There are so many things and absolutely zero things going through your head after a loved one dies. Shock, confusion, anger, sorrow, love, bewilderment, even joy. The mind oscillates between everything and nothing, between rage and peace, between life and death.
A year ago, I found myself sitting on the floor of my childhood bedroom, now hers, clad in my teenage Umbros and a Stüssy sweatshirt, leaning against the hospital bed and staring blankly out the window, contemplating precisely how all these emotions could surge through me at once, then simply vanish, how I could feel overbearing sadness one moment and genuine inspiration the next. Birds may or may not have flown by, someone may have come in to talk to me, honestly, I don’t know. I was lost in a sea of agony, attempting to fathom what life would look like without her, how I could go back to “normal,” what I would do when the wake passed. The waves were hitting me. Hard.
The first time I was seized by such an undertow of fury was actually in my OG Umbro years. Twelve, uni-browed, and wistfully fearless, I was an early ocean addict...until that fateful July afternoon when I finally got pummeled by an extra large Atlantic wave. I say finally because if I have learned anything, when you live life intensely, intense experiences are inevitable.
In the matter of a nano-second, my carefree mermaid-Baywatch-Kelly Slater glee turned into outright hysteria. I was eating sand instead of breathing, perhaps from the ocean floor, perhaps from the currents swirling around me, and had lost all sense of what was up and what was down, let alone where my limbs were, or how to use them to find the air I knew I needed to survive. Blind, confused, and terrified, a disjointed octopus being tossed by a force I could not see.
After what felt like an eternity, I felt someone grab me and pull me up to the surface, my father and uncle. They took me back to shore, my prized neon blue & yellow one piece Speedo full of thousands of grains of sand. As my uncle joked that I got shot by machine gun fire and my mother handed me some Gatorade, my father prepped me to go back in. I viscerally recall relishing in the Lemon-Lime glory as the afternoon sun reflected off our shared southern Italian noses, the machine gun sand attack scratching my skin, my ultimate cheerleader of a mother encouraging me to shake it off. Perhaps for the first time, I consciously realized I did not have a choice; I had to dive back in.
So back in to the waves I went, this time with perspective and a personal lifeguard. Before long, I had almost completely forgotten about the earlier incident - until I put my Umbros to head home. As I sat in the back of the Isuzo Trooper, seatbelt-less and popsicle in hand, I felt an odd sense of accomplishment and relief, happiness and awe. Although I had been pummeled by the fiercest of waves and felt like I would not make it, I somehow, did, and now had an inexplicable sense of excitement for the next adventure.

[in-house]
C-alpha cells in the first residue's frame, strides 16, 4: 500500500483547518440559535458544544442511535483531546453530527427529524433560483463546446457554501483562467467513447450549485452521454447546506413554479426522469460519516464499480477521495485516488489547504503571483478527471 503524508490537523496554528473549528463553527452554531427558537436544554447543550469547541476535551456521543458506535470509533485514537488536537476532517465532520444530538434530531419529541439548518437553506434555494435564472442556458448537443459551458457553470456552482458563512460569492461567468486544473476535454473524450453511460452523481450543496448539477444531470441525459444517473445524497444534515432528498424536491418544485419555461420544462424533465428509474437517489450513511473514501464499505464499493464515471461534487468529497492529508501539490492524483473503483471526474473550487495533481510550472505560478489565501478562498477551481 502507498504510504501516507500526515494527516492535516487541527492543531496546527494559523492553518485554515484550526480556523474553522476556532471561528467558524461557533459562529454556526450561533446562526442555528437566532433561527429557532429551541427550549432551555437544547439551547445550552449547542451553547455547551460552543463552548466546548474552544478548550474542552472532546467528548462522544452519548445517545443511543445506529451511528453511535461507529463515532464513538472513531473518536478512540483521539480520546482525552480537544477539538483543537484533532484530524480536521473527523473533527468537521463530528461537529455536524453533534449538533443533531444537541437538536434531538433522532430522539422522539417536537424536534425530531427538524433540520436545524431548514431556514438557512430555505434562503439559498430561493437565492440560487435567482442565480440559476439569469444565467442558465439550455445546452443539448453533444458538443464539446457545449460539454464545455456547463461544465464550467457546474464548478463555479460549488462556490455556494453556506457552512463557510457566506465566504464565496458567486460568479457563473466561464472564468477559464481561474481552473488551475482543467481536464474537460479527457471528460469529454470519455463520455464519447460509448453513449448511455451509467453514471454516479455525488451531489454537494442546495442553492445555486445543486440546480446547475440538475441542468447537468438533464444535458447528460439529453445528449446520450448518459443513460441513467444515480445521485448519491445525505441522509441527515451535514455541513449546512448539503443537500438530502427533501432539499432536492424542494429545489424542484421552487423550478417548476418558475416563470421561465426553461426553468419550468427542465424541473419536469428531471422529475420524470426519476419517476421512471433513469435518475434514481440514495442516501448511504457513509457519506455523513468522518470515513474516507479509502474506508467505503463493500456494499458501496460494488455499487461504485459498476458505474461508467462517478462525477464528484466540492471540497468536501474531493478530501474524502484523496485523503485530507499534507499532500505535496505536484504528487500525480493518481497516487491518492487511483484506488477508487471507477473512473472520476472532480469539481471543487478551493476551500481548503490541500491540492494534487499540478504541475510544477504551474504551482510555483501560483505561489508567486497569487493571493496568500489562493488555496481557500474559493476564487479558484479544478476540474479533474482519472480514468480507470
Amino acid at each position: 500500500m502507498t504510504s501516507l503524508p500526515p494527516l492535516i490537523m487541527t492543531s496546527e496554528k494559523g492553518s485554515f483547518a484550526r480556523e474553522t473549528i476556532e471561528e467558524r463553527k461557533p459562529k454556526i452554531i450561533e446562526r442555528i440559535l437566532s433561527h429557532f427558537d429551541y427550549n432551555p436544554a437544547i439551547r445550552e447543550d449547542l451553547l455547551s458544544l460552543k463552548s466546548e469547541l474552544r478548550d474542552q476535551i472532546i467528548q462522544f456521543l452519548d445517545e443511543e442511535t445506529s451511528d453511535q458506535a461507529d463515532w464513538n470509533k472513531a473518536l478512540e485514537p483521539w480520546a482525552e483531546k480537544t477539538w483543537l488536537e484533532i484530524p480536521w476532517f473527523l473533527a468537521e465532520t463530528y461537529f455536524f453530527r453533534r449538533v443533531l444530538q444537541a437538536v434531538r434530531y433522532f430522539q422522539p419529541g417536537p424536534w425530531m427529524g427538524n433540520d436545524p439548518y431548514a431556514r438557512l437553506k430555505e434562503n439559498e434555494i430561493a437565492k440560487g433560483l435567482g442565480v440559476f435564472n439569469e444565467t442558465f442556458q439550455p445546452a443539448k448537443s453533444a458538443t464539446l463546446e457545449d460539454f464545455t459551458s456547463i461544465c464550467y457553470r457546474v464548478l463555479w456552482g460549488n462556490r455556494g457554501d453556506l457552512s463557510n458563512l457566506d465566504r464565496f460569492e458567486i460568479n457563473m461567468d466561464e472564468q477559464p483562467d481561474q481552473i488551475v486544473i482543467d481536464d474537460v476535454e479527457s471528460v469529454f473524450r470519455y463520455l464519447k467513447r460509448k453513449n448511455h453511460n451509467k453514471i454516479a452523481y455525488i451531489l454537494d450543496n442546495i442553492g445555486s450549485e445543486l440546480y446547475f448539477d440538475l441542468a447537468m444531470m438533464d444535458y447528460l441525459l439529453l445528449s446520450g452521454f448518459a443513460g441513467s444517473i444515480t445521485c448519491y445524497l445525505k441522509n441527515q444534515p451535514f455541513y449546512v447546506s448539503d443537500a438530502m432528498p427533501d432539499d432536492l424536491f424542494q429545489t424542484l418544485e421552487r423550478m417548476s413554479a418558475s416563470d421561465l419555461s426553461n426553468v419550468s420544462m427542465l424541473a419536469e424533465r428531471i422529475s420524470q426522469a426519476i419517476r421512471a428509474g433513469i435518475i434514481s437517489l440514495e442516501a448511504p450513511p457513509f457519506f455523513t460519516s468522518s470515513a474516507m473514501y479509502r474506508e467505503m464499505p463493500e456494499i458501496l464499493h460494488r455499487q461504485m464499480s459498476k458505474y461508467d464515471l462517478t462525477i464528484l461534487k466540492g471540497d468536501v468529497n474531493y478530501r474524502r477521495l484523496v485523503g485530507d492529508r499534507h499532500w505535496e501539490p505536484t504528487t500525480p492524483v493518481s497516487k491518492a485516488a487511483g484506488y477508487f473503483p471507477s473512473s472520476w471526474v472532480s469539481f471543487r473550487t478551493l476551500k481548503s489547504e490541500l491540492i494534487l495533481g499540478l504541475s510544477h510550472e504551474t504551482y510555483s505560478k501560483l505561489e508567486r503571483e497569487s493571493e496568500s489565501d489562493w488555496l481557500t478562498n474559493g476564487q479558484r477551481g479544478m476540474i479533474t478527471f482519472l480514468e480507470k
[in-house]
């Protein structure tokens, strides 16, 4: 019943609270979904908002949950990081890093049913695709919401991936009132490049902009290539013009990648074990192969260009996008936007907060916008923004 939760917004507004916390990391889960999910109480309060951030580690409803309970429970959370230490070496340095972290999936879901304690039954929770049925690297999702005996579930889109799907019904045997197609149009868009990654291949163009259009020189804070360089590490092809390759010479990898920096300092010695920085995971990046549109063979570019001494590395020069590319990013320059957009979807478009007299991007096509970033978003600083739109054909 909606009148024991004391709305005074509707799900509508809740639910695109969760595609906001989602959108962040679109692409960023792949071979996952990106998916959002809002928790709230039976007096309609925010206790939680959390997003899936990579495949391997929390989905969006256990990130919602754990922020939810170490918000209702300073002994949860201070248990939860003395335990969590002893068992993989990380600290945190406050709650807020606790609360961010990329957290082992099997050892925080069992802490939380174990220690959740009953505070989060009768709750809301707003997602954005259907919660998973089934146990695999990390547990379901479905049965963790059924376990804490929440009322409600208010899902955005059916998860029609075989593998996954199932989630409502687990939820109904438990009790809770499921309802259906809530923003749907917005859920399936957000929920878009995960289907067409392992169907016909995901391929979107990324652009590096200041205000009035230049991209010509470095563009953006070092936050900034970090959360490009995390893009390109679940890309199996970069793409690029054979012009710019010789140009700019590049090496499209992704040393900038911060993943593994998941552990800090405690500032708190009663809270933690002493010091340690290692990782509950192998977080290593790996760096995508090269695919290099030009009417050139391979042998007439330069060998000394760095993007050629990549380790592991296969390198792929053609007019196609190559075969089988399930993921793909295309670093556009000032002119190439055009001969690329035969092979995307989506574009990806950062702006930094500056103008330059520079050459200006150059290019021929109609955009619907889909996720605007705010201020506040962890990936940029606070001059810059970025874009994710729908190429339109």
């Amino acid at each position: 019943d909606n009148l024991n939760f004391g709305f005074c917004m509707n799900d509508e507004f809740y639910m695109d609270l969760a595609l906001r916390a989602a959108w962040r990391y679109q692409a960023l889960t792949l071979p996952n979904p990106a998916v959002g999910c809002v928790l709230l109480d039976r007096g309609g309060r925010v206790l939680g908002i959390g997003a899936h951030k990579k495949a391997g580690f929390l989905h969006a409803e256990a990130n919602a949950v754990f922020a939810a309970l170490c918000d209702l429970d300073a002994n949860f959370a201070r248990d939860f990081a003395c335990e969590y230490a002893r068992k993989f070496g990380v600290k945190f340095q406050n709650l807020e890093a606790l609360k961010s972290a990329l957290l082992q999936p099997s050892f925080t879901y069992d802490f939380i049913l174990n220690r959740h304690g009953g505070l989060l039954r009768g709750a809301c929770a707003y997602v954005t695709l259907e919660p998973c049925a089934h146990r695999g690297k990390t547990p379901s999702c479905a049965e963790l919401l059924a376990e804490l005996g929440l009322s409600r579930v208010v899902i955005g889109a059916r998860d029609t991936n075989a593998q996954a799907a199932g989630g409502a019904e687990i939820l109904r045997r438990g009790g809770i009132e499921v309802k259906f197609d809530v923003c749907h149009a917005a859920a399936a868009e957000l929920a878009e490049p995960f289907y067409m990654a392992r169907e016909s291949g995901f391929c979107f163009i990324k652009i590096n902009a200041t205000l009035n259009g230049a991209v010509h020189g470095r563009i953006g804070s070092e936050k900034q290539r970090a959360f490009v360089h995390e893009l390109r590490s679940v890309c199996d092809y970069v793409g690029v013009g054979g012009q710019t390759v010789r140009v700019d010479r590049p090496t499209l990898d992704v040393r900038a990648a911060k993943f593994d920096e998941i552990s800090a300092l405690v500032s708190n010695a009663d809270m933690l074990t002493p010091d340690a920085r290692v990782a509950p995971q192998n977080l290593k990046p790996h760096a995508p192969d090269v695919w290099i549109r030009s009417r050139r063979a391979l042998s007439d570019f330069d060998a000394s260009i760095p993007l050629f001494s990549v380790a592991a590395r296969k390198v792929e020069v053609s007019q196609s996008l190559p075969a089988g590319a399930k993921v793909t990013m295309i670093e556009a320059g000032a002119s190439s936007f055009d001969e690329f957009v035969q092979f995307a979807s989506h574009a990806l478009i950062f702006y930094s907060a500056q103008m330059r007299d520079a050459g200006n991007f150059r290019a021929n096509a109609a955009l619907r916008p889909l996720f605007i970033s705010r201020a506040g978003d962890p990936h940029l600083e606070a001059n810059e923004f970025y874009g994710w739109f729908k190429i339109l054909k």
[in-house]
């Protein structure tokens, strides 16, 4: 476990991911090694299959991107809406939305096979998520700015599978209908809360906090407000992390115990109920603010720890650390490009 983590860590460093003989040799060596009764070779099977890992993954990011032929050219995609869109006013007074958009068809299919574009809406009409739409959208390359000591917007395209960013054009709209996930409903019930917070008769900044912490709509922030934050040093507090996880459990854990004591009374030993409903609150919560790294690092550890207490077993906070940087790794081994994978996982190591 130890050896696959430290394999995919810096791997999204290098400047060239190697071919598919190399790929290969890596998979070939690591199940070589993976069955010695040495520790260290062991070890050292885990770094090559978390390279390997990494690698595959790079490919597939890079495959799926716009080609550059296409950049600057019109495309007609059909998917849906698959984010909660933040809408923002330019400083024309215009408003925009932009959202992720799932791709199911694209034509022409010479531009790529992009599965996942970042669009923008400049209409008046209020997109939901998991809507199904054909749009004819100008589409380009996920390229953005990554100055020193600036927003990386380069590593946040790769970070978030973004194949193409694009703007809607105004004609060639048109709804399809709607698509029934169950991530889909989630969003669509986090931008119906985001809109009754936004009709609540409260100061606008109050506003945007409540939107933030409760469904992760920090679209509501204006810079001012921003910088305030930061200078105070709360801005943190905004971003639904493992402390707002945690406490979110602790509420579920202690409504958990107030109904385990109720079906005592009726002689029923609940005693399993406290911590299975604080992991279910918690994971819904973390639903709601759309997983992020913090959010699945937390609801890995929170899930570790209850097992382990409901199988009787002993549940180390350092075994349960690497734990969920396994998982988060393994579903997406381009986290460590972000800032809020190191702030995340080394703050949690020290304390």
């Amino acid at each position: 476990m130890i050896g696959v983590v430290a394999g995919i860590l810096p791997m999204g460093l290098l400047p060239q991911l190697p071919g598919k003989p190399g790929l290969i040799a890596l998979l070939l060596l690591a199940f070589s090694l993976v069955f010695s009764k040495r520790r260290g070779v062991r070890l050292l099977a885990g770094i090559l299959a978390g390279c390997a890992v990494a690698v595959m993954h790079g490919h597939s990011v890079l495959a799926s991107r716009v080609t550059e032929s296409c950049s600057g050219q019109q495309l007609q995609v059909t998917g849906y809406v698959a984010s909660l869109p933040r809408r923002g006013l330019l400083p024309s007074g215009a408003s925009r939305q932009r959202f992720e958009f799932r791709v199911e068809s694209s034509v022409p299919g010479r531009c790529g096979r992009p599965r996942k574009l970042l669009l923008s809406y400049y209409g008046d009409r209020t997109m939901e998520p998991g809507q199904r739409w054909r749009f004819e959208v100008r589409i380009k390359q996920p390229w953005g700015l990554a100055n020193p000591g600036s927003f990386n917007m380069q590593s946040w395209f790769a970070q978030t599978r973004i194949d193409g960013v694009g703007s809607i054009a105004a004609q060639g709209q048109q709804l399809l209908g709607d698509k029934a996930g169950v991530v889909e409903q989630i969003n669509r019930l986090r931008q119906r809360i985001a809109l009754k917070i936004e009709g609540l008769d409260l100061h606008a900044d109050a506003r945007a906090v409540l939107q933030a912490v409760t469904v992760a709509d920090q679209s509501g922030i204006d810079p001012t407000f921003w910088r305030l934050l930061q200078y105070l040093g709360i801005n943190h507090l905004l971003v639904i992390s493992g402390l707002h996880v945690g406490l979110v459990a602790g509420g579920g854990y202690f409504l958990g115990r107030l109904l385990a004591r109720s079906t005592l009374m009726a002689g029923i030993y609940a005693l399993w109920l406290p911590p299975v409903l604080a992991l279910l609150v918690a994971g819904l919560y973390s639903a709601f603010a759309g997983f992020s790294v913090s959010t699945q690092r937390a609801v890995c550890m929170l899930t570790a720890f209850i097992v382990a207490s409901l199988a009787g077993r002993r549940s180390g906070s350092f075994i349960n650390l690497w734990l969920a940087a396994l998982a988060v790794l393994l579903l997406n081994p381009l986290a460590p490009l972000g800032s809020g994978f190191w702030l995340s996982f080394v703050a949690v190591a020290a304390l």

Life is an ocean, Between the Waves a human condition. Grief and growth the most frustratingly unlinear of them all.
But as only grief can show you, life is not about riding the waves; it is about swimming between them. Moving through motion and surrendering to strength. Breathing against the tide and letting go into the rip. Life is about learning to go under the break and find peace as the current roars around you, learning to dive through the waves and discover freedom as the force streams past you. That is a life of ecstasy and grief, and in such, a life of humility and fortitude.
Earlier this week, I again found myself in vintage Umbros, these from my husband’s collection, and this time sobbing behind a palm tree at his parent’s house, the same tree my now deceased father-in-law used to come find me behind when things became just too overwhelming. Notice of the passing of a sixth loved one in twelve months, just hours before another’s funeral, a week before the anniversary of my grandmother.
As tears dropped onto that truly singular Umbro fabric, I realized that my understanding of grief actually goes hand in hand with that Atlantic beating decades ago, and not just because of my retro-tween covid wardrobe of late.
Grief is a lot of things, and in the past year we have all had our fair dose of it, whether in relation to a loved one or a cherished pizza joint, a perception of self or conception of civil society. But when it comes down to it, Umbros are a tangible reminder of what it feels like to make it to the other side, salt water an inherent fertilizer for life lived to the max, popsicles a sensorial compass for all beautiful things worth experiencing, and the pummeling a badge of honor for living Between the Waves.
(Photo by Phil Thurston)